Wednesday, December 27, 2017

Merry Muskmas to all

[I've been going back and forth as to whether or not some of this is meant to be read as parody. If I missed some subtle wink from the author of the piece, pointed out in the comment section I will amend this post.]

I've been on the Elon Musk beat for quite a while now, and I thought I had a pretty good idea where the upper bound was for hype and journalistic credulity, but this Rolling Stone cover story by Neil Strauss really does set a new standard.

Musk will likely be remembered as one of the most seminal figures of this millennium. Kids on all the terraformed planets of the universe will look forward to Musk Day, when they get the day off to commemorate the birth of the Earthling who single-handedly ushered in the era of space colonization.
“Musk is a titan, a visionary, a human-size lever pushing forward massive historical inevitabilities – the kind of person who comes around only a few times in a century”

And that's pretty much the level of critical scrutiny you can expect from the entire piece.  It's not just the lack of skepticism – – we've seen plenty of that – – but the obliviousness to the need for skepticism.  Up until now, most reporters for major publications have at least acknowledged that some level of skepticism would have been appropriate. True, many of the disclaimers are little more than lip service, but the journalist on those stories understood that they should do at least the bare minimum.

Strauss is the first writer I can think of who addresses proposals like the Hyperloop completely without any mention of its critics and the serious questions about its viability.

The article even has a photo caption that reads 'Inspecting the Hyperloop, which will transport people from city to city in record time.' Not "may" or even "will probably," but "will" despite a widely held consensus among transportation and infrastructure experts that this is unlikely to be viable as anything more than a glorified amusement park ride in the foreseeable future.

We may come back to this article. There's a great deal of unintentional journalism here, insights into Musk's real and extraordinary gifts for motivation and promotion, talents that have led to some truly amazing accomplishments. There is also an interesting cautionary tale in the way Strauss lets his subject steer the narrative away from these genuinely important and impressive points and toward unquestioning acceptance of a self mythologizing narrative.

For now, though, I'm just going to let it stand with this. Frankly, reading a puff peace this inflated takes a lot out of me.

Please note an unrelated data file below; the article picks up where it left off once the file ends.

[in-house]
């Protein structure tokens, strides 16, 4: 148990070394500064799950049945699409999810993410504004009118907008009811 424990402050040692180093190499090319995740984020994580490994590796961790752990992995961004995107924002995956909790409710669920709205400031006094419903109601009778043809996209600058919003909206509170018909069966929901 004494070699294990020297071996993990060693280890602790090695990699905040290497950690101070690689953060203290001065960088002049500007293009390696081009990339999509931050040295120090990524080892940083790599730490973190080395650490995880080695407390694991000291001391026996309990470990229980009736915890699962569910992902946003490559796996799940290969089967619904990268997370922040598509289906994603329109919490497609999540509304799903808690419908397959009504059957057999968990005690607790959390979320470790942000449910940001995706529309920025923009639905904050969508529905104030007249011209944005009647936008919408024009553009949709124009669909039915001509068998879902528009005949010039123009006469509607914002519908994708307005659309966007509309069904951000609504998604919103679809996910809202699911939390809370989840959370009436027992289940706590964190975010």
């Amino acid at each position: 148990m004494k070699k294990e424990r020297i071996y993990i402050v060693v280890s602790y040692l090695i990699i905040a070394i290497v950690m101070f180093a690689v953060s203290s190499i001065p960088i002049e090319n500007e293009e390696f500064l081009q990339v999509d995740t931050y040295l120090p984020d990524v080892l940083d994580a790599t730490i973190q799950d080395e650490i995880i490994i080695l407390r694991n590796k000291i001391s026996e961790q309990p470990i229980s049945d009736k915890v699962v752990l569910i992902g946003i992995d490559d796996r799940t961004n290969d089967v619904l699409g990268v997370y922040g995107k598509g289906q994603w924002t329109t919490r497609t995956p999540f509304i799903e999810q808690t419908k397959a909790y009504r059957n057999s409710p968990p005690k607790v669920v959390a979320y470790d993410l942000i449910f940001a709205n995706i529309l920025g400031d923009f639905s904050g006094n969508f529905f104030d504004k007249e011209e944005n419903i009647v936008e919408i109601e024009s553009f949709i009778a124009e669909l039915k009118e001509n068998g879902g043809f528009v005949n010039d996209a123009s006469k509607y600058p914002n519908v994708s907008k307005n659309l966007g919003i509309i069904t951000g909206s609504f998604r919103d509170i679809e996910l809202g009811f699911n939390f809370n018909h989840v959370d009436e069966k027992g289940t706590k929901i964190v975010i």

1. Mark:

    If you look up the author, Neil Strauss, in Wikipedia, you'll see that he has an interesting history. I'm not sure how that links up with the problems with the above-linked article, but who knows. Or it could just be as simple as that Strauss decided that a pure puff piece would give him access to write a future Musk bio.

    1. I saw the Wiki piece. I've gotten in the habit of checking out reporters' backgrounds whenever I see a really bad piece of journalism.

      In Strauss's case, the fact his profile actually lists 'ghostwriter' supports your thesis.

  2. Mark:

    Here's another angle on the whole Musk hype thing. Consider all the journalists and commentators out there who are not in the pay of Musk and do not harbor ambitions to write a book about the guy. Why don't they go mock Neil Strauss for this article?

    One reason, perhaps, is a mixture of vague hope of Musk dollars, mixed with vague fear of Musk dollars. Even if you're not directly planning to get any Musk funding, and even if you're not directly afraid that Musk would personally retaliate against you if you criticize him, still, it might seem "better safe than sorry" to just not bother to publicize any negative views you might have, regarding the Musk phenomenon. Not that Musk would pull a Peter Thiel and try to put you out of business---but what's the point of tempting fate?

    In addition to all that, you might feel that Musk is on the side of good. If you're politically conservative, Musk represents all the good things of self-made businessmen; if you're politically liberal, Musk represents a socially-conscious, zero-emissions future; or you just might think Musk is cool. So, sure, there's some hype, you might think, but why go after Musk, who is such a force for good?

    Is it good for Musk to have all this barely-contested hype? It's hard to say. It's got to be a loss to be able to dodge serious criticism---after all, the laws of physics will not be as gentle as the NY and LA press. On the other hand, it could be that all the hype could allow Musk to say afloat financially long enough for him to achieve whatever goals he has that are technically possible.

    My point here is to go one step "meta" on your discussion, and ask, not just why is this journalist shilling for Musk, but also why are all the other journalists, bloggers, etc., not blowing this particular gaff?

    A similar question could be asked about pro-Soviet hype in the 1960s, for example this notorious graph from Paul Samuelson's famous textbook. We can ask not just, How did Samuelson get it so wrong?, but also, why did other members of the economics profession not criticize Samuelson more for this mistake? In this case, I doubt it was fear of the Russians, but it might well have been a mixture of (a) not wanting to slam Samuelson, who was, it seems, nearly universally beloved by his colleagues, (b) not wanting to reduce the credibility of economics more generally by pointing out an embarrassing flaw in the most famous textbook in the field, (c) not wanting to draw attention to leftist sympathies in academia, and (d) not wanting to draw attention to the economic failings of socialism. Items (c) and (d) are hardly secrets; still, maybe people felt no need to gratuitously remind people.